Each ton of plastic can be converted into roughly 200 gallons of diesel oil. And this April, Airfield has been doing something special: through April 20, customers that bring in any quantity of plastic waste get some free pot (well, almost free; it technically costs a dime). “We welcome some 1,300 customers each day, so could conceivably capture as many as 4,000 to 5,000 plastic items before they enter the waste stream daily,” added Airfield CEO Marc Matulich in a press statement.
Packaging Gets Smarter
Just as companies are getting smarter about limiting the waste associated with packaging, they’re getting better with the packaging itself. The Colorado-based Sana Packaging, for one, sets a high bar; they recently launched a line of jars made completely from reclaimed ocean plastic. "With the help of our incredible customers, Sana Packaging has already removed more than 58 tons of plastic waste from our oceans.
For reference, the average car weighs about 2 tons," co-Founder & CEO Ron Basak-Smith said in a recent statement. Nor is Sana the only company taking steps to create more sustainable packaging: STO and the completely plastic-free Tin Canna are both making bold advancements in the field.
EPA Awards $100K for Hemp Brick Development
Earlier this month, the Environmental Protection Agency announced a $100,000 grant to the Washington-based company Earth Merchant to help develop their OlogyBricks, which are made from “hempcrete.” In a report, the Agency noted that the bricks are “durable, lightweight [and] carbon-negative.”
The EPA further noted that the breathable material offers “superior thermal resistance and mechanical properties” that improve indoor air quality without compromising their ability to retain heat. The cement used in conventional concrete, on the other hand, is responsible for a whopping 8% of all CO2 emissions.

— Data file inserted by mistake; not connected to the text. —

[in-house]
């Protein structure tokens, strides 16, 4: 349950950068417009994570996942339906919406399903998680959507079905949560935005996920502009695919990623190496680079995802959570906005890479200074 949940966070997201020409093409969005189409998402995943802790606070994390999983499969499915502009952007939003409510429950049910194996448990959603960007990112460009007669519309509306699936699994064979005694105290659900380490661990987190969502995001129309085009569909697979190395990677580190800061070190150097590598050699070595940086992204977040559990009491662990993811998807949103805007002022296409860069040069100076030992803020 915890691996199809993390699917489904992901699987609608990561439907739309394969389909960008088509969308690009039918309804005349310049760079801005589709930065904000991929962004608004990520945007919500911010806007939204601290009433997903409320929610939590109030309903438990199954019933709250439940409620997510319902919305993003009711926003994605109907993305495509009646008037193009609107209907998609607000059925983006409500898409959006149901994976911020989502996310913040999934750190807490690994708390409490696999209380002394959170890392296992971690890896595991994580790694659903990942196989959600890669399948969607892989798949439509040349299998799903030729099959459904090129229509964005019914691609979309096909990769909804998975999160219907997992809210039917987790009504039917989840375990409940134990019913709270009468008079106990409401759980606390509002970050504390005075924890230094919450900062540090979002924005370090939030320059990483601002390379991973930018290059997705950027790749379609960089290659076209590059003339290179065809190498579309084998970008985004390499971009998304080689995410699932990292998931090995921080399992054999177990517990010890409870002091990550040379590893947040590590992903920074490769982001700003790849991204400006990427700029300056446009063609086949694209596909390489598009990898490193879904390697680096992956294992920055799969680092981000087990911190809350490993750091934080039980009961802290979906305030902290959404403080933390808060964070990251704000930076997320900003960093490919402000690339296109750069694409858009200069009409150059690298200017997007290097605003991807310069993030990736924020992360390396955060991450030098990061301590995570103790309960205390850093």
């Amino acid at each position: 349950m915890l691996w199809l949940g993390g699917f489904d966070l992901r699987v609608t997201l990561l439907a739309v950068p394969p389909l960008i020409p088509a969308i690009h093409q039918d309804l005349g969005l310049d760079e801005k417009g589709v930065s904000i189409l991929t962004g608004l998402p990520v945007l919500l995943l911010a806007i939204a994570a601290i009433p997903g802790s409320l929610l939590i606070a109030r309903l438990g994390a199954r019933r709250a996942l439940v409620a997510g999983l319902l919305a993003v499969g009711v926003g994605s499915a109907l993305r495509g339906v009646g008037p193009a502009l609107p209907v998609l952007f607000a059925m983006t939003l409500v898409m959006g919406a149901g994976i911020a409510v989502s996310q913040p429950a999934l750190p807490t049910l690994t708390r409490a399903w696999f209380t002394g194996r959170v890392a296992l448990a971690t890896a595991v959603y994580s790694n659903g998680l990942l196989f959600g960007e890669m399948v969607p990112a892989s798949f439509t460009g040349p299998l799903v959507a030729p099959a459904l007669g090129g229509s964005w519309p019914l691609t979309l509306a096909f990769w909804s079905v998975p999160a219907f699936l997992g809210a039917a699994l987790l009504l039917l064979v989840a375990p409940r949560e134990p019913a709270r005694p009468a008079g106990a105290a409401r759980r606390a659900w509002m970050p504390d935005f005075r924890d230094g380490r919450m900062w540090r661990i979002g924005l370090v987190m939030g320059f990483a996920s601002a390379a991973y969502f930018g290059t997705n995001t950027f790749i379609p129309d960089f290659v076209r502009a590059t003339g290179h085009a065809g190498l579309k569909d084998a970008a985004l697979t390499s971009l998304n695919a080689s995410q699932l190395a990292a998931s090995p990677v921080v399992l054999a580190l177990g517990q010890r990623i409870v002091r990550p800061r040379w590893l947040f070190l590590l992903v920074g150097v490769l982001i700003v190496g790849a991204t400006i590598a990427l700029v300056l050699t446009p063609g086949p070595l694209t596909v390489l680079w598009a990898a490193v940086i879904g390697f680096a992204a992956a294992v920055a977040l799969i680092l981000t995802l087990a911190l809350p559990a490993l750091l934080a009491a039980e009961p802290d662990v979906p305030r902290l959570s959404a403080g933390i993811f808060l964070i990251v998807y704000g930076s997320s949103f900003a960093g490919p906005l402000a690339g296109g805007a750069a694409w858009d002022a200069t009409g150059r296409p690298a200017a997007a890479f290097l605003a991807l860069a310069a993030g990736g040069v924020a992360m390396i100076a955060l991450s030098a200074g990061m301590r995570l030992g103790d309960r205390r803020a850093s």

Sustainable Farming is on the Rise
Lastly, we’ve got to give it up to the cannabis and hemp farms across the country that are embracing organic and low-impact farming techniques. Among others, the California powerhouse (and my old neighborhood go-to) SPARC has largely embraced biodynamic farming, which harnesses biodiversity and fully eschews non-organic processes. “[All the] activity on the farm is guided by principles of caring for the soil and listening to the land,” SPARC CEO Erich Pearson told Forbes last year.
Hemp companies are taking big steps, too. This year, Colorado-based Onda Wellness made history when they became the first certified biodynamic CBD company in the country. USDA-certified Organic hemp companies, like River Organics, in Virginia, are upping the ante as well. To be sustainable means considering the future as much as the present. Few companies embody that truth as explicitly as Moon Mother Hemp, a biodynamic and organic hemp company based in Boulder, Colorado.
In order to fulfill their commitment to the 1% For the Planet campaign, the company has partnered with Earth Guardians, a global youth-based organization focused on advancing environmental and social justice, to host a series of virtual events centered on the ways hemp can help us beat the climate crisis. The collaboration isn’t merely an embodiment of good practices, but a way to ensure that future generations do the same.